Post by Mark Brader Post by CDB Post by J. J. Lodder
Which shows how far humanity has advanced since biblical times.
Their canonical 'great many of' was forty,
I've always thought there was a connection somewhere with the
number of weeks required to conceive and bear a child. Is the
usage found outside of mythical narrative?
Does "forty winks" qualify?
God knows; but I was thinking of the usage in terms of the culture of
ancient Israel and Judea.
After forty days and forty nights, the ark gave birth to new life. OTOH,
the sign for "forty" is the letter "mem" (says WP) and the ark spent
those mem days and nights afloat on the mayim.
No, not that Mayim.
Christ (or possibly Jesus) spent forty days in the wilderness before he
returned victorious from his struggle with Satan.
Those are the two that occurred to me offhand; no doubt there are
others. There are certain numbers that have a habit of hanging around
in religious or mythical stories, like three, nine, and seven. Maybe,
some millennia ago, "forty" was one of them.
Yes, Wp has got a whole lot more:
The number 40 is used in Jewish, Christian, Islamic, and other Middle
Eastern traditions to represent a large, approximate number, similar to
In the Hebrew Bible, forty is often used for time periods, forty days or
forty years, which separate "two distinct epochs".
Rain fell for "forty days and forty nights" during the Flood. (Genesis 7:4)
Spies were sent by Moses to explore the land of Canaan (promised to the
children of Israel) for "forty days." (Numbers 13:2,25)
The Hebrew people lived in the lands outside of the promised land for
"forty years". This period of years represents the time it takes for a
new generation to arise. (Numbers 32:13)
Several Jewish leaders and kings are said to have ruled for "forty
years", that is, a generation. Examples include Eli (1 Samuel 4:18),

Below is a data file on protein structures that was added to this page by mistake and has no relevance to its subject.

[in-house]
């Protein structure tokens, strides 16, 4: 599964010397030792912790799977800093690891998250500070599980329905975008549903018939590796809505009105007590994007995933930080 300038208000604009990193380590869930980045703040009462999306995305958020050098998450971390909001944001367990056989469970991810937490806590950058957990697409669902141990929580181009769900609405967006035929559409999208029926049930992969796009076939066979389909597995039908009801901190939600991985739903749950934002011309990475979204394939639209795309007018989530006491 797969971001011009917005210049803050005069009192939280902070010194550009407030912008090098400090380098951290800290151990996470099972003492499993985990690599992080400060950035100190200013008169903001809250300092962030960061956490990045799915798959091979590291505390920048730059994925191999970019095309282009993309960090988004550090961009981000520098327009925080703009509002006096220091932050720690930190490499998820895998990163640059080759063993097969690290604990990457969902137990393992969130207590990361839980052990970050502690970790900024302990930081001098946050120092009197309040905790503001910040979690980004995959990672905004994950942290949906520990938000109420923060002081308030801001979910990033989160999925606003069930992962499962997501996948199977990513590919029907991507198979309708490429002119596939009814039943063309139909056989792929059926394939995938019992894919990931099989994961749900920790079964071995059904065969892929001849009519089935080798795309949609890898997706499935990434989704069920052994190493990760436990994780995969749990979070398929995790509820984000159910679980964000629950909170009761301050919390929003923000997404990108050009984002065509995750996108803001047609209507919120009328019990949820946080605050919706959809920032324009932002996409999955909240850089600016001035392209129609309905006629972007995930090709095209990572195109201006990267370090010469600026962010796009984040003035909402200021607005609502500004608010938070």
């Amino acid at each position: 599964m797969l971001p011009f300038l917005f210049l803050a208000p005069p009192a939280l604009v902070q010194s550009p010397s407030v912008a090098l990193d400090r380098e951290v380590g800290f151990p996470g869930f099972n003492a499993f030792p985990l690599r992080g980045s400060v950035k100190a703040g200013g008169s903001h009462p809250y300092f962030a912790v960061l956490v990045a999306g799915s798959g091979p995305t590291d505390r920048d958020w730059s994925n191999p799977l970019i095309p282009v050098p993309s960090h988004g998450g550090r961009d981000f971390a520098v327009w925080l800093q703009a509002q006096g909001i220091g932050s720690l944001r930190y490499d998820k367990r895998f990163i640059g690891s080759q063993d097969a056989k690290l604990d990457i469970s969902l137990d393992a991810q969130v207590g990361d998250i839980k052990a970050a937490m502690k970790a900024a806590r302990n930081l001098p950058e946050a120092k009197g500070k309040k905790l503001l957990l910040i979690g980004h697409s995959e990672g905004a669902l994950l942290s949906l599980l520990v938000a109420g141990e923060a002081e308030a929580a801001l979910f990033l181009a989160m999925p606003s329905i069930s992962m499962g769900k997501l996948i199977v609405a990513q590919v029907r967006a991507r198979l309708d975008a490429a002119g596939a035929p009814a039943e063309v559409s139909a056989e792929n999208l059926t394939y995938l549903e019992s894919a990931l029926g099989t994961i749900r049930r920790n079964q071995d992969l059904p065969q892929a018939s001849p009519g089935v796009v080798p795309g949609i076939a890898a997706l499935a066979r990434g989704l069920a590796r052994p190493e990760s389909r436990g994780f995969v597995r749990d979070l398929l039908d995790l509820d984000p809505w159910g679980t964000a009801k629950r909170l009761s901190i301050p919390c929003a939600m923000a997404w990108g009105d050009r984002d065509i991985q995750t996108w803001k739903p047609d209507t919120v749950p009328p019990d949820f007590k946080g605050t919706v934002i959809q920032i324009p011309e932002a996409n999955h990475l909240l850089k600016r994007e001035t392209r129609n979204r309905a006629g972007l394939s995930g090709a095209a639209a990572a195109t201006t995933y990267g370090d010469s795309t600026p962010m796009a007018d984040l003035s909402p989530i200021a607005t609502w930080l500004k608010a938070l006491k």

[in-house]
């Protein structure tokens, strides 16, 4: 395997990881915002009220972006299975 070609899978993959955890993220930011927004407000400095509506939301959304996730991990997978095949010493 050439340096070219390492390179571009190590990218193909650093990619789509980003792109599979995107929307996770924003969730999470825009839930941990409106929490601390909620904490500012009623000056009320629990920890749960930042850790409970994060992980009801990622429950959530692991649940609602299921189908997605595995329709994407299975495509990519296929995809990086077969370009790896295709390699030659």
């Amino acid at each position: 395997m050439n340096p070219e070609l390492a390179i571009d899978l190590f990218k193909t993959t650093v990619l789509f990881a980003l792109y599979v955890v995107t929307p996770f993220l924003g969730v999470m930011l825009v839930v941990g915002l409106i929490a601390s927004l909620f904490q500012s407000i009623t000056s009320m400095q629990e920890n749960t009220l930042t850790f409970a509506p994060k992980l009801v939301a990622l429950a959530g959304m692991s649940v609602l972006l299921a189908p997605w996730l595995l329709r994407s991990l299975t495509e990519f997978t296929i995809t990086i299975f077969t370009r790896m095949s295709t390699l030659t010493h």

Saul (Acts 13:21), David (2 Samuel 5:4), and Solomon (1 Kings 11:42).
Goliath challenged the Israelites twice a day for forty days before
David defeated him. (1 Samuel 17:16)
Moses spent three consecutive periods of "forty days and forty nights"
on Mount Sinai:
He went up on the seventh day of Sivan, after God gave the Torah to the
Jewish people, in order to learn the Torah from God, and came down on
the seventeenth day of Tammuz, when he saw the Jews worshiping the
Golden Calf and broke the tablets. (Deuteronomy 9:11)
He went up on the eighteenth day of Tammuz to beg forgiveness for the
people's sin and came down without God's atonement on the twenty-ninth
day of Av. (Deuteronomy 9:25)
He went up on the first day of Elul and came down on the tenth day of
Tishrei, the first Yom Kippur, with God's atonement. (Deuteronomy 10:10)
A mikvah consists of 40 se'ah (approximately 200 gallons) of water
The prophet Elijah had to walk 40 days and 40 nights before arriving to
mount Horeb (1 Kings 19:8)
40 lashes is one of the punishments meted out by the Sanhedrin
(Deuteronomy 25:3), though in actual practice only 39 lashes were
Biblical verse Numbers 14:33-34 alludes to the same with ties to the
prophecy in The Book of Daniel. "For forty years--one year for each of
the forty days you explored the land--you will suffer for your sins and
know what it is like to have me against you.'"
One of the prerequisites for a man to study Kabbalah is that he is forty
"The registering of these men was carried on cruelly, zealously,
assiduously, from the rising of the sun to its going down, and was not
brought to an end in forty days" - (3 Maccabees 4:15)
Christianity similarly uses forty to designate important time periods.
Before his temptation, Jesus fasted "forty days and forty nights" in the
Judean desert. (Matthew 4:2, Mark 1:13, Luke 4:2)
Forty days was the period from the resurrection of Jesus to the
ascension of Jesus. (Acts 1:3)
According to Stephen, Moses' life is divided into three 40-year
segments, separated by his growing to adulthood, fleeing from Egypt, and
his return to lead his people out. (Acts 7:23,30,36)